“Heralds of Spring”



Spirea and the reds of the quince are breathtaking. Ah, springtime!

Ah, springtime! Early blooming plants are heralding its soon arrival. I’m not for sure that we have had our last frost, but the warm days of spring are surely ahead. They say only fools predict Texas weather, but you know gardeners are hopeful people and a bit impatient; so, when spirea begins to bloom, we gardeners  are filled with anticipation.
Someone once wrote that one of the most delightful things about a garden is the anticipation it provides. This anticipation is most fierce in the spring. We await the spring bloom of our gardens with an almost frantic and frenzied enthusiasm.

Now only a few things are blooming in our garden, but they merely sharpen and wet our ravenous, gardening appetite. Some of the early spirea are soon to be in bloom. They are “Heralds of Spring”. There is a whole group of early blooming spirea that are reliable garden plants and should not be overlooked when we visit the nursery. The sweetest of the early bloomers is the Baby’s Breath spirea (Spireaea thunbergii). It blooms very early in the spring, covers itself with lime green foliage and the most delicate, tiny, white flowers.

A Southern classic is the Van Houtte spirea which has graceful, arching, fountain-like branches that reach to a height of six feet and blooms in mid to late spring.  The Reeve’s spirea blooms after the early-blooming Baby’s Breath as well and is sometimes called Double Bridal Wreath spirea.  These spirea have long graced the landscapes of the American South with their early spring bloom. Their very names “Baby’s” and “Brides” bring up mental pictures of future hopes.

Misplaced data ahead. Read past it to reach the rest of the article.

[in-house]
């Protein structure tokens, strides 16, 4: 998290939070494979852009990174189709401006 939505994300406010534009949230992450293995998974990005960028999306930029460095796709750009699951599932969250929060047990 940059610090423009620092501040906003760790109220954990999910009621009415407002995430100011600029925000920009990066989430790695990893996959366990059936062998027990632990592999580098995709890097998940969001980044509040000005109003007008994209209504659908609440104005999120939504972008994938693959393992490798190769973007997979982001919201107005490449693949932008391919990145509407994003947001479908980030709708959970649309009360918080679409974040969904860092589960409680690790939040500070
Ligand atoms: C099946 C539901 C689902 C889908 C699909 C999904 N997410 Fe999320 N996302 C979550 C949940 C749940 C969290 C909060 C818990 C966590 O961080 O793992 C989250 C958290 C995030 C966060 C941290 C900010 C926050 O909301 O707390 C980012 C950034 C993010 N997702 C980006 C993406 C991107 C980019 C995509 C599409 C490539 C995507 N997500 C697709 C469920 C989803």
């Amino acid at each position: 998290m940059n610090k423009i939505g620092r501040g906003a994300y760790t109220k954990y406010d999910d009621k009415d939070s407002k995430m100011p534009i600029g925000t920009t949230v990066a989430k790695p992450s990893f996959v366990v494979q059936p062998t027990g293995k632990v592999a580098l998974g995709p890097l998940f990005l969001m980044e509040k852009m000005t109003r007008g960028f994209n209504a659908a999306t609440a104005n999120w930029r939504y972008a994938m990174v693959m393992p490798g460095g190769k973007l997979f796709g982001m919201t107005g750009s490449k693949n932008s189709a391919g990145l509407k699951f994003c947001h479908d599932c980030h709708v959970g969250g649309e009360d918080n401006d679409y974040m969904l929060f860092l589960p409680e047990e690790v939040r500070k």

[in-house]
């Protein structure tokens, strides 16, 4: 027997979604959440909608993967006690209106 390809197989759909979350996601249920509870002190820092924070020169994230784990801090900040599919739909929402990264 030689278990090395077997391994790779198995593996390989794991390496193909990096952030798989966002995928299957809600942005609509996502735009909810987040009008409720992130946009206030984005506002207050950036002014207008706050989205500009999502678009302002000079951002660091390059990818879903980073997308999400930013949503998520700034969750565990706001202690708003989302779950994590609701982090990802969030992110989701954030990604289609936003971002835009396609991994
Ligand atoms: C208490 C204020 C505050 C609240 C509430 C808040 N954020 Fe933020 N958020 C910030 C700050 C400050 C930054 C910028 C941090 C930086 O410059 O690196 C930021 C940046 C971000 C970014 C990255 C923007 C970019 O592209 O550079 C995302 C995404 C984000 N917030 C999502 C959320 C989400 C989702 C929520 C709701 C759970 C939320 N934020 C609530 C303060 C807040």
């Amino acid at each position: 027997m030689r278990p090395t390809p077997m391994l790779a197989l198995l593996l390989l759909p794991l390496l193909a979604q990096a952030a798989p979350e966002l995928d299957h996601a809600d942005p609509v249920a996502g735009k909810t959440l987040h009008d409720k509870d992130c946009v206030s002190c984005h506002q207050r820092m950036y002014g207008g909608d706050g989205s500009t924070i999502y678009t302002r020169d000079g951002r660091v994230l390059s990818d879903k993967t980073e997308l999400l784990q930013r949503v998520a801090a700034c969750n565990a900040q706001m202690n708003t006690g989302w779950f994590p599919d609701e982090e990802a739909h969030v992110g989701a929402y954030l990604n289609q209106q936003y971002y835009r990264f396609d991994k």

There are other spirea as well, including the late spring and early summer blooming spirea called Anthony Waterer which produces delightful clouds of rosy pink blooms. This colorful shrub will continue to color your garden when the azaleas have finished their season.
Some people prune their spirea back severely, keeping them relatively compact and dwarf. Others let them go, where they become mounding with graceful, ascending branches. Both methods are workable. What you do will depend on your space limitations.

Baby’s Breath spirea make a dramatic show when planted with flowering quince. When they bloom together, the white of the spirea and the reds of the quince are breathtaking. As the early blooming spirea call me out into the garden, the urge to be digging and planting is virtually irresistible. “Each spring… a gardening instinct, sure as the sap rising in trees stirs within us. We look about and decide to tame another little bit of ground, “ wrote Lewis Gannett in his book “Crown Hill”.  I have visited a number of nurseries this spring, both wholesale and retail. They are all anticipating our mad rush to dig, plant, fertilize, spray, trim, and mow as we “tame” another bit of ground. These past winter months have only intensified the human instinct and desire to garden.

Yes, the sap is rising. People, who otherwise hate mowing the lawn, do it with satisfaction and delight in the spring.   We get our hands dirty, plant, and dig with a primordial zeal.   Ah, springtime! The bloom of spiraea herald its soon coming.

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